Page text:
Parallel to Dutch Prime Minister Mark Rutte's hint over the weekend that they will take steps to fix relations between the Netherlands and Turkey, Daily Sabah learned from diplomatic sources that concrete steps, including a ministerial-level visit, will be taking place in the coming weeks.
Diplomatic sources indicated that an exchange of ambassadors will take place in the first weeks of the 2018 as a first step to restore bilateral relations. Accordingly, next week, the Foreign Ministry will ask for an agrément – the approval of a diplomatic representative by the state to which he or she is to be accredited – for a proposed new Turkish ambassador for The Hague.
Former Ambassador Sadık Arslan asked to return to Ankara in June 2017. Since then, a chargé d'affaires has represented the Turkish Embassy in The Hague. In the meantime, Dutch Ambassador to Ankara Cornelis van Rij is expected to return back to Ankara following the confirmation of the new Turkish ambassador.
Sources also indicated that the Turkish side is expecting the Dutch Foreign Ministry to "express their sadness" about the incidents that that took place in March 2017 in order to continue the restoration process of bilateral relations.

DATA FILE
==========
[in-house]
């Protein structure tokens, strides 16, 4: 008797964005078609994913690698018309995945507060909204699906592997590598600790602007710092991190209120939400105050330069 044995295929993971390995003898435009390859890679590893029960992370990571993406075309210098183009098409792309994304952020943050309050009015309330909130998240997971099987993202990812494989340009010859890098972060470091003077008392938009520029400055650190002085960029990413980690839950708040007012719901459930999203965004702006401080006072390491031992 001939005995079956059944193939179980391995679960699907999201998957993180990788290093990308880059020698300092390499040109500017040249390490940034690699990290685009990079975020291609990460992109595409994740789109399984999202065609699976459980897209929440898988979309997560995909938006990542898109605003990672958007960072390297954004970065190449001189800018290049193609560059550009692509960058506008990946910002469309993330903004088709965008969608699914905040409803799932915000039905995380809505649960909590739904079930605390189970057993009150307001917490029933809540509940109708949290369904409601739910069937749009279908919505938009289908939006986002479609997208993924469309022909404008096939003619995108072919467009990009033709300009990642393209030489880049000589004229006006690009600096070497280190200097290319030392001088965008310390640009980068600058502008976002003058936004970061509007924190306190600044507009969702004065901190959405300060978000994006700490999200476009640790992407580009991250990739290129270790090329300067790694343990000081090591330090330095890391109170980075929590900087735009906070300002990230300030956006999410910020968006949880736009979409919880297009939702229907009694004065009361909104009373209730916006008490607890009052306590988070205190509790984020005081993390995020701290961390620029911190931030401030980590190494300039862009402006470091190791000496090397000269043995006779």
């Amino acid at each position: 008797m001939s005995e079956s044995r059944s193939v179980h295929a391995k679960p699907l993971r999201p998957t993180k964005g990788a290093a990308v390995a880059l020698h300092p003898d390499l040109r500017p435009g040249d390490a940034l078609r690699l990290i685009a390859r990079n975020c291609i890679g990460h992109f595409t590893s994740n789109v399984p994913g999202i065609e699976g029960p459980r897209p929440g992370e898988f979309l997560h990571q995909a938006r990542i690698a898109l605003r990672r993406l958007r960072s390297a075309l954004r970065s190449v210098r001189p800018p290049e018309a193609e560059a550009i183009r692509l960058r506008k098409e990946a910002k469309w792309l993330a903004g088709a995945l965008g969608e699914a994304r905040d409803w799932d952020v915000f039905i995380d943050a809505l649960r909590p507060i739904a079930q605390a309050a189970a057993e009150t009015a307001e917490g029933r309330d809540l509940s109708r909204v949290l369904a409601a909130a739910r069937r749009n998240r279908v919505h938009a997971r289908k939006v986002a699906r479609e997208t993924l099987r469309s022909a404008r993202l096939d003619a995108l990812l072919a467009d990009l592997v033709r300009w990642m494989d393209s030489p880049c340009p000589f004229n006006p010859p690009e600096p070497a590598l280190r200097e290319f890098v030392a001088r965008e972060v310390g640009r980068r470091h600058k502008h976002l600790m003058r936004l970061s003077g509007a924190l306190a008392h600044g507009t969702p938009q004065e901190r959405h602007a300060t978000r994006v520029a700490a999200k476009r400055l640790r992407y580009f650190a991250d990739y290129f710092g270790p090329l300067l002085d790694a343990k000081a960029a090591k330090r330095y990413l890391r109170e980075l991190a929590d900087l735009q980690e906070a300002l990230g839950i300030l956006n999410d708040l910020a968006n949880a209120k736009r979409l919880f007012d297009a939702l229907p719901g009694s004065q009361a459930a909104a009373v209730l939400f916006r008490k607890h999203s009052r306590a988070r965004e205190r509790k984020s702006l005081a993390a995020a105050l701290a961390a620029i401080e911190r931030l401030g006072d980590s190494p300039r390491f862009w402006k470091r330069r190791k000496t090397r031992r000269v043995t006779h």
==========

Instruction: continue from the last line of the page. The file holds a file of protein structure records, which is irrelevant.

Following the statement, a ministerial level visit from the Dutch side is expected to take place. Accordingly, Sigrid Kaag, the Dutch minister for foreign trade and development cooperation, is scheduled to visit Ankara in the third week of Jan. 2018.
Relations between Turkey and the Netherlands soured prior to the Dutch general elections on March 14.
Looking to attract votes from nationalists, the previous Dutch government exerted a number of undemocratic actions against Turkish politicians.
It declined a landing permit to a plane carrying Turkish Foreign Minister Mevlüt Çavuşoğlu, who was scheduled to speak at a meeting in Rotterdam.
Authorities also barred Turkish Family Minister Fatma Betül Sayan Kaya from entering the Turkish Consulate in Rotterdam. She was forced to remain inside her vehicle for hours before being sent to Germany.
The incidents drew severe criticism from Ankara and the Turkish Foreign Ministry asked the off-duty Dutch ambassador in Ankara, who was on leave, not to return "for a while."
Çavuşoğlu and new Dutch Foreign Minister Halbe Zijlstra had met on the sidelines of the NATO Foreign Ministers' meeting in Brussels on Dec. 5, with the aim of revitalizing bilateral relations.